DayBreaks for 7/24/17 – Enough, but not Enough

DayBreaks for 7/24/17: Enough…but Not Enough

I have never seen him, but today the preacher was talking about an insight by a comedian named Louis C.K. Apparently the comedian had gotten onto a plane to fly somewhere and the people next to him were complaining about the fact that they’d had a three-hour layover before the flight between the American coasts. Louis found himself a bit incredulous that the people could be complaining about that three-hour layover when in 4.5 hours they’d have traveled from Los Angeles to New York. He thought about how amazing it is that we can fly through the air like a bird, inside of a huge machine that is so heavy that it should never get off the ground, and that journey could be completed in about five hours – something that used to take between 4 to 6 months on a horse. And yet, they were grumbling about it. As Louis C.K. put it: It’s amazing, but it is never enough.

Have you ever grumbled about a layover or delay? Why is it that we grumble and complain so much? Perhaps it is because we, too, have forgotten the wonder of the situation in which we find ourselves.

Ephesians 2:1 says, Once you were dead because of your disobedience and many sins. (NLT) It’s important to get the reality of that verse firmly rooted into our minds – both conscious and unconscious. Paul says you were dead…not that you were sick, were injured, or even that you were dying, but that you WERE dead. It was a fait accompli. It wasn’t a potential possibility, it was accomplished fact.

But he goes on: Ephesians 2:4-5 (NLT) – But God is so rich in mercy, and he loved us so much, that even though we were dead because of our sins, he gave us life when he raised Christ from the dead. (It is only by God’s grace that you have been saved!)

The point was simple enough. We grumble and complain because we forget the wonder of the work of Christ on the cross and the grace that has been extended to us. The Israelites grumbled and complained when they took their eyes off the grace of God that pulled them out of Egyptian slavery.

Grumbling and complaining is never pretty. Grace is beautiful. As the preacher put it today: In the presence of grace, grumbling ceases.

PRAYER: God, let me live consciously in the constant presence of grace that I may never again be a grumbler. In Jesus’ name, Amen.

Copyright by 2017 by Galen C. Dalrymple.  ><}}}”>

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DayBreaks for 6/06/17 – Harmful Ingredients

DayBreaks for 6/06/17: Harmful Ingredients

Are you a label reader? As I’ve gotten older, I read food labels more closely. I do that because as our health conditions change, such matters become more important to my health. I won’t begin to say that I’m good at it, and at times, I don’t bother to read the labels partly because I may want to eat something regardless of what the label says!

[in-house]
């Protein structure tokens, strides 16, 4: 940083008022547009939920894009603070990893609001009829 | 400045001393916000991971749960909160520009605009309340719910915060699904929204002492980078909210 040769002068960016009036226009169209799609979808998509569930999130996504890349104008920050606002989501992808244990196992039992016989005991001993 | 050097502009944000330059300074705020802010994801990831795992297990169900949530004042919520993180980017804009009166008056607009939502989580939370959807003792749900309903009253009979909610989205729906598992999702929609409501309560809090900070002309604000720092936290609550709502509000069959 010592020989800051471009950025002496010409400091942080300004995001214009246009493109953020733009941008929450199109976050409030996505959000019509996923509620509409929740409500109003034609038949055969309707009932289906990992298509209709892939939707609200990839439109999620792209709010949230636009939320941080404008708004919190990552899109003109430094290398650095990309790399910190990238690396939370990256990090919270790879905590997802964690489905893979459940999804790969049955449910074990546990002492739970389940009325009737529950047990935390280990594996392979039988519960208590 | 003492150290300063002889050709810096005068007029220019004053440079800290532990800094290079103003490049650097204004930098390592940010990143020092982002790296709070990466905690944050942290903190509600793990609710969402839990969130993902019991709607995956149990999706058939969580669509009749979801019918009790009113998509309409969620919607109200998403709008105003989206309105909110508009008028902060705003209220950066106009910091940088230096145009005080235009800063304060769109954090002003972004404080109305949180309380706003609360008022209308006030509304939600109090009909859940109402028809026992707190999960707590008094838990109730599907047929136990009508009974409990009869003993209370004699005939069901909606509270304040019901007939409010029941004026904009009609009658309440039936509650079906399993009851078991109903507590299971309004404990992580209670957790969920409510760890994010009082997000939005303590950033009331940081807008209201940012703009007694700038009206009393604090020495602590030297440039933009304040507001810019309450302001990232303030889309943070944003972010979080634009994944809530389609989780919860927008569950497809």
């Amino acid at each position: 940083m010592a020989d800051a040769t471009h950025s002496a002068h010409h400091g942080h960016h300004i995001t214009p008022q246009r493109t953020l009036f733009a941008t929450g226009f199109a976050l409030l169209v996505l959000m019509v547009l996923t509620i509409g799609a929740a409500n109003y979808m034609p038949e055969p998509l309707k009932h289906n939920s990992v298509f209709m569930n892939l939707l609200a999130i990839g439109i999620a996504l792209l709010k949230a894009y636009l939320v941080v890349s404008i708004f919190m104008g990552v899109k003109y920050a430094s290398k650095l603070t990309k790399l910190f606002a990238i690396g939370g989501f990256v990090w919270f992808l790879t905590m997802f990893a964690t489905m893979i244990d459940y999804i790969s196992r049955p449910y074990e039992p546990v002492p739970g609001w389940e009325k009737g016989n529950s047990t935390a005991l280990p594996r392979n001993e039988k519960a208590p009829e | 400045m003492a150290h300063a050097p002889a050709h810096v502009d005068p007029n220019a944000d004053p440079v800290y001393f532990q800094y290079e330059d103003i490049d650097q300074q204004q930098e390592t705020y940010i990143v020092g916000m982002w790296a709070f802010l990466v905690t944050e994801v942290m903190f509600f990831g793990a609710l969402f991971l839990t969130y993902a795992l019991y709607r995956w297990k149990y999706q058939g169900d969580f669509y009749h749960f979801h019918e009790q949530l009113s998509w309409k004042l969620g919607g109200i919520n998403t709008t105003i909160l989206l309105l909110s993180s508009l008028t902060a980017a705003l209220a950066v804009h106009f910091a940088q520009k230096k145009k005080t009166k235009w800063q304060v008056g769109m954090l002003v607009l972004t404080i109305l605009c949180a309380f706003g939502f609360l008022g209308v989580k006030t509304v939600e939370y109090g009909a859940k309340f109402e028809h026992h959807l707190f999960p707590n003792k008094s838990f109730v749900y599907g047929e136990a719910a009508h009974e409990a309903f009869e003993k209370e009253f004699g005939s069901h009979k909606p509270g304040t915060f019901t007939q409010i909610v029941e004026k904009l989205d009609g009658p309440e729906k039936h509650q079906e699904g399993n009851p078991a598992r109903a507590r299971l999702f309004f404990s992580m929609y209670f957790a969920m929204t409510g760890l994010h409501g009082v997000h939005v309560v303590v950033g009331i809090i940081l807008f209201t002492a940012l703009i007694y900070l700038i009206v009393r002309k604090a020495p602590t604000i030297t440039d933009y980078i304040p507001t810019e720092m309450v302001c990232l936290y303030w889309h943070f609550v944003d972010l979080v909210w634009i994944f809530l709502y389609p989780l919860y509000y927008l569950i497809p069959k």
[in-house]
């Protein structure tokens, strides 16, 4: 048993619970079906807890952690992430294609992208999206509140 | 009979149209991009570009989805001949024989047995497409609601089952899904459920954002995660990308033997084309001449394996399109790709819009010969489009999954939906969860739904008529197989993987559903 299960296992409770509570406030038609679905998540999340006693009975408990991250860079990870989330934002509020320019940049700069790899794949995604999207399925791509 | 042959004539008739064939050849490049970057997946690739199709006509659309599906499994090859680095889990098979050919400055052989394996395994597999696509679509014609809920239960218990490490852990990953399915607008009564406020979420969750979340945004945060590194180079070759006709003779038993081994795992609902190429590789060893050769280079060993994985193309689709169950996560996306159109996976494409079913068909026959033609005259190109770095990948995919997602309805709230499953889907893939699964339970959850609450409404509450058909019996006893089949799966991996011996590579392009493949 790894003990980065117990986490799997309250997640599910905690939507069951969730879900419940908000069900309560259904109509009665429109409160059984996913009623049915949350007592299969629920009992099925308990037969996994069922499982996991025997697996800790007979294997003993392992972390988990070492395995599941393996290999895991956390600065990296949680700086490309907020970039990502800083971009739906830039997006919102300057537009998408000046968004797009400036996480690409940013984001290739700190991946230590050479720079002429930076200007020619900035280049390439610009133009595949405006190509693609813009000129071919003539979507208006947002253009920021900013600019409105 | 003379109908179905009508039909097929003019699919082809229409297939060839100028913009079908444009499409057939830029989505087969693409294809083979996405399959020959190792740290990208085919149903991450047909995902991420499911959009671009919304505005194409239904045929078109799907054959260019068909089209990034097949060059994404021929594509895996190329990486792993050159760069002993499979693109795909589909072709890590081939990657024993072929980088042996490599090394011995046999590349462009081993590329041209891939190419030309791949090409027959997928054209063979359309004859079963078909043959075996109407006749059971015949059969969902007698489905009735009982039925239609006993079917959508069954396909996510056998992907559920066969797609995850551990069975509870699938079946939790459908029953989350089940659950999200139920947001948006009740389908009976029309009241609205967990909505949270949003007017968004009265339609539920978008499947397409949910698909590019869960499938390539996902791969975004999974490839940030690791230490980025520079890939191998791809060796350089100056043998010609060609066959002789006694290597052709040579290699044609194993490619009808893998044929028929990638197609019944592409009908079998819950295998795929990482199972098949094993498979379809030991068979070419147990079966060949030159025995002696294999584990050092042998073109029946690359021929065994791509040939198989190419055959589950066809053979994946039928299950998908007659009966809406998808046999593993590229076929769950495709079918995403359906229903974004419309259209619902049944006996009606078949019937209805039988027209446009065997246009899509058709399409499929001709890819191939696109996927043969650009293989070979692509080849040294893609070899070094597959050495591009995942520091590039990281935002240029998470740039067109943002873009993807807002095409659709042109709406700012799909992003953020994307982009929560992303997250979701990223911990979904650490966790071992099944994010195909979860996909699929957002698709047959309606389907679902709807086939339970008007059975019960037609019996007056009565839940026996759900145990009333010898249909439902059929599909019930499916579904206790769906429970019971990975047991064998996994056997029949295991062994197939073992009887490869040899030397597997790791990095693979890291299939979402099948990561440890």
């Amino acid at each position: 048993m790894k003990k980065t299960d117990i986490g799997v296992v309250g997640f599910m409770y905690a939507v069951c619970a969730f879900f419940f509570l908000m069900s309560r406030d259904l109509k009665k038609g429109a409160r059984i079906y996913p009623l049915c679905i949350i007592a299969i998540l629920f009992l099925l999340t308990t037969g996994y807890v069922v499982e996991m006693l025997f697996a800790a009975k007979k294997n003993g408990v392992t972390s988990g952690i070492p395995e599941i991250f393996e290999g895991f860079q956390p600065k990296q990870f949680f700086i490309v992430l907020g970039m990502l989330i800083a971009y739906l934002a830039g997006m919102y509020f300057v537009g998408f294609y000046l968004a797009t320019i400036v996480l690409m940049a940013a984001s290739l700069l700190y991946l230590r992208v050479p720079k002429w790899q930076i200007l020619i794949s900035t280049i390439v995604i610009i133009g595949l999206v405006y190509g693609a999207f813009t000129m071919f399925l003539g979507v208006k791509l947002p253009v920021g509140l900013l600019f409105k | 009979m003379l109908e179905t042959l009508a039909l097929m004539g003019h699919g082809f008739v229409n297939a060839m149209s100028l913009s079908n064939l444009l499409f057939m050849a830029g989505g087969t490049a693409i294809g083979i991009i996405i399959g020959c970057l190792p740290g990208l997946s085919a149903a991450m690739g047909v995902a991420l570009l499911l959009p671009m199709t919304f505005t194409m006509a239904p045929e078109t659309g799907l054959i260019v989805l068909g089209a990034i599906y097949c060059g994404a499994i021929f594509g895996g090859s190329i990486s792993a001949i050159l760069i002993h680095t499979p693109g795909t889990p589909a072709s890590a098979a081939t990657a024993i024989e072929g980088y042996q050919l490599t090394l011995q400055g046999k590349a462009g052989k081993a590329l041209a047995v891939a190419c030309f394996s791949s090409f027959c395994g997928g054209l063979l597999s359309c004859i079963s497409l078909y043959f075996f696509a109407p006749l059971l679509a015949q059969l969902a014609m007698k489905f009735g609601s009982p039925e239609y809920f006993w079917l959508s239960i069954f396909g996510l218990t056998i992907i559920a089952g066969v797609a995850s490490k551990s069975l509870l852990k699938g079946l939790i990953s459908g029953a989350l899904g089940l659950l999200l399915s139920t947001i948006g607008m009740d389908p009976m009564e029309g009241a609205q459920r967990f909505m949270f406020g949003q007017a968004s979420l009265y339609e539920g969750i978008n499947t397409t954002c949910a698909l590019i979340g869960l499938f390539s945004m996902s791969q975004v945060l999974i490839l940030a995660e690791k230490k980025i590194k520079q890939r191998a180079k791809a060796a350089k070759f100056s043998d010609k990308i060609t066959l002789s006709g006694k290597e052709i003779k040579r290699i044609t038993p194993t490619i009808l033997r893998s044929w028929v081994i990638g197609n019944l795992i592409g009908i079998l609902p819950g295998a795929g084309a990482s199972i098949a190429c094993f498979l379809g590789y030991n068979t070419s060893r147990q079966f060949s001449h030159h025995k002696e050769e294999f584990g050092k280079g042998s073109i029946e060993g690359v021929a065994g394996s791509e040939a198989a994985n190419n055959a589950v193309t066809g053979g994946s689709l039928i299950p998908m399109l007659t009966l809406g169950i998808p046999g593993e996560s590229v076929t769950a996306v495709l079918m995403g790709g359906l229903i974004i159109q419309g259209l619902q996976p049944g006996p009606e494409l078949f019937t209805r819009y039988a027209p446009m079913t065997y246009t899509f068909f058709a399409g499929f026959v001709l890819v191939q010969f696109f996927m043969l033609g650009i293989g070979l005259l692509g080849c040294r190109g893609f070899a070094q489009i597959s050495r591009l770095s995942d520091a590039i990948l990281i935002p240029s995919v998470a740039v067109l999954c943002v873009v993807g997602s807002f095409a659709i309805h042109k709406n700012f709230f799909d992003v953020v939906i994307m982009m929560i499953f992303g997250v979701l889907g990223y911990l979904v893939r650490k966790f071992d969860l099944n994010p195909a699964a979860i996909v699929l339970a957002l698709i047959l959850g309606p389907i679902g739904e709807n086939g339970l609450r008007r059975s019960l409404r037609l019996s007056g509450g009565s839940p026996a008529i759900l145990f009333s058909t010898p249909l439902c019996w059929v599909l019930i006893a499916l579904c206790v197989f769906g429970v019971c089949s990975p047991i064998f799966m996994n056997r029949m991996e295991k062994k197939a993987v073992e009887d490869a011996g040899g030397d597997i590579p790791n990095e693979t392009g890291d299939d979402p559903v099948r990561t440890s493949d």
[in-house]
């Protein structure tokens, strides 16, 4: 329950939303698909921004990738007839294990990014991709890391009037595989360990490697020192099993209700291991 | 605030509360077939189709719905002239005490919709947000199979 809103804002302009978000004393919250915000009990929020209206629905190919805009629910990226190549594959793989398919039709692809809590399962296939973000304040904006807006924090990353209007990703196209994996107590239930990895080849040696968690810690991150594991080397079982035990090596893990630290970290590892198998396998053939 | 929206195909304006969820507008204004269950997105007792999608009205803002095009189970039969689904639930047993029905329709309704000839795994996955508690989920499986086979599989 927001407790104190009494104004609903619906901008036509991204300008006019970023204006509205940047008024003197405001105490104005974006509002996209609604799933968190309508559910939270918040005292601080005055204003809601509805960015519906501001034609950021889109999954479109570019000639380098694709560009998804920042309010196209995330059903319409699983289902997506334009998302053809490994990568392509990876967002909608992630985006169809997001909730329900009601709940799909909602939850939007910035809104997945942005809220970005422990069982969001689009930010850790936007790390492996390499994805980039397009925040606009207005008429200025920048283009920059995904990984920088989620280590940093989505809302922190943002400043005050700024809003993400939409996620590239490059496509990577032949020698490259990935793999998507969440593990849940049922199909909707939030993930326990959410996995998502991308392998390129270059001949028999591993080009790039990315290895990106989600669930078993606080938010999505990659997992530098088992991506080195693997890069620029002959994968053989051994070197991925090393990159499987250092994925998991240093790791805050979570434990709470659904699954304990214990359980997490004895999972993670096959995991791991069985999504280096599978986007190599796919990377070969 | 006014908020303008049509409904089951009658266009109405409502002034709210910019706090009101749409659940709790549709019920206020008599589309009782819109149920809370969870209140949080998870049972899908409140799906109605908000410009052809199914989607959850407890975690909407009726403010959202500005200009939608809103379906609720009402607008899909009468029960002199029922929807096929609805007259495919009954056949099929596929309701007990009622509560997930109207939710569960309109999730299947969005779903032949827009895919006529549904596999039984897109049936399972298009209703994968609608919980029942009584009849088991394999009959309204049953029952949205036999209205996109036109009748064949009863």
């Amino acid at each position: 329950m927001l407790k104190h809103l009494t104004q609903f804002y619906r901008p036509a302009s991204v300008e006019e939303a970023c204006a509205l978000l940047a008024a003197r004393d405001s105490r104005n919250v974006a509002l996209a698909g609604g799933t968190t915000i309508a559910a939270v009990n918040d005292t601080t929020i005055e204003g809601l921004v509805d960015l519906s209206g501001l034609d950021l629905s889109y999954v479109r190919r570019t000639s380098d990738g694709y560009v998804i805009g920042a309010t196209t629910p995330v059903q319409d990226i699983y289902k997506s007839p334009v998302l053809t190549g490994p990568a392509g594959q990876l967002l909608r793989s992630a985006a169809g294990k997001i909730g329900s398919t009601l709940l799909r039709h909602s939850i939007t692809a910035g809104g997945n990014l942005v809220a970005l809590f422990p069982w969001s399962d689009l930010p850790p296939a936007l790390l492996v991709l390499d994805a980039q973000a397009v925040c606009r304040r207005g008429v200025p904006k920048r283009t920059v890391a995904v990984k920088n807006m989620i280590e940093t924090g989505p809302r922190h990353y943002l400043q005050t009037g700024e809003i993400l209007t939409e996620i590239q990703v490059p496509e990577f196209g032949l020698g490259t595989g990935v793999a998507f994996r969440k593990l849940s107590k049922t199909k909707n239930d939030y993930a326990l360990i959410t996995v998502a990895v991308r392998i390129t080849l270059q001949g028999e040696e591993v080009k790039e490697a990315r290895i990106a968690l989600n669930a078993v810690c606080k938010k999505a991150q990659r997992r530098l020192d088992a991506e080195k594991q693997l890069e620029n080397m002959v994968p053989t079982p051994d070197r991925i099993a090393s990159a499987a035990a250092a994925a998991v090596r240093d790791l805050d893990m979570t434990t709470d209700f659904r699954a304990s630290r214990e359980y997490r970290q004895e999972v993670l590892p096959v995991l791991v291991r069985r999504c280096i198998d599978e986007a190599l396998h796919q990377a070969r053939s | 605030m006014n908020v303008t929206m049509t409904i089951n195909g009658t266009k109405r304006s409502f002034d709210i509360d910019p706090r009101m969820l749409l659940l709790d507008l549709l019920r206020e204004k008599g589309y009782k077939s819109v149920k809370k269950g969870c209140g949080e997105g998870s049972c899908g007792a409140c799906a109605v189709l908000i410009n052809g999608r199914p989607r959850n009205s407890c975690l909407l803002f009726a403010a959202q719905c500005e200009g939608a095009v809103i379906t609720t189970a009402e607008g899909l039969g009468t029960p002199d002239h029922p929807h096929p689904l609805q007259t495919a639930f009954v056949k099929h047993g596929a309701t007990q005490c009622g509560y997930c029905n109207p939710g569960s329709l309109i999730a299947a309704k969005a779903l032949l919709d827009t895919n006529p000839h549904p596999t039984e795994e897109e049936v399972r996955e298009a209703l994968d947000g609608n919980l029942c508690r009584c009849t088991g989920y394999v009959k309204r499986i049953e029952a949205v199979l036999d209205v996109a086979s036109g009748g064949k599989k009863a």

One thing I have learned, though, is that food content lists always put the most important things in the list first and then they are listed in descending order of importance. That is how it should be! Think about it: if the things which had the most potential to do you harm were entered at the bottom of the list, would you ever get to that part of the label? I wouldn’t. We’ve become ever more concerned in modern times about what we put into our bodies – and that’s good, because our bodies, we are told, are the temple of the Holy Spirit.

Here’s where it gets intriguing: when we describe things that are of importance, don’t we all tend to put the most important things at the top of the list as we start writing or talking about them? I don’t know if that was the case when Jude wrote his brief letter or not, but in his letter, he includes a list of offenses that he described this way: “…certain people…who pervert the grace of our God into sensuality and deny our only Master and Lord, Jesus Christ.” These were false teachers who led weak Christians astray. Then he starts to list what their offenses were: These are grumblers, finding fault, following after their own lusts; they speak arrogantly, flattering people for the sake of gaining an advantage.

Did you notice what is at the top of Jude’s list? It’s not murderers, rapists, thieves or terrorists (yes, they had them in the first century, too). It’s grumblers and fault finders who are out for what they can get.

Does that describe you and me? We are a nation of critics – some people even make a living that way (movie critics, theater critics, fashion critics, music, art, books, restaurants, etc., etc.) I don’t make my living that way, but do I grumble and complain about traffic, prices, weather, the government, taxes, sports teams, how I’m being treated by someone, what I’m being paid? It’s still grumbling, isn’t it?

Why is grumbling ingredient #1 on Jude’s list? It is a sign of inner discontent. Complaining about something makes it public and infects others. In essence, my complaints and grumblings are an indictment against God’s character and goodness, saying He hasn’t treated me well, or fairly, and calling into question His sovereignty and providence. Remember why God punished the Israelites in the wilderness? It was because of their grumblings (1 Cor. 10.10). In Philippians we are told to do everything without complaining or arguing (Phil. 2:14-16), and in 1 Timothy 6:6, Paul goes on to encourage us that godliness with contentement is great gain.

How interesting that grumbling and complaining are at the top of the list, but when you see them as what they really are – indictments of God’s character – it makes sense.

How many times today have you grumbled and complained already? Too many – that’s my guess, but I’m guilty, too.  

PRAYER: God, I’m sorry for the many times I grumble and complain. Forgive my arrogance to call Your character, wisdom and sovereignty into question!  In Jesus’ name, Amen.

Copyright by 2017 by Galen C. Dalrymple.  ><}}}”>

DayBreaks for 5/16/17 – Drinking With No Complaining

DayBreaks for 5/16/17: Drinking With No Complaining

John 18:10-11 –Then Simon Peter, who had a sword, drew it and struck the high priest’s servant, cutting off his right ear. (The servant’s name was Malchus.) Jesus commanded Peter, “Put your sword away! Shall I not drink the cup the Father has given me?”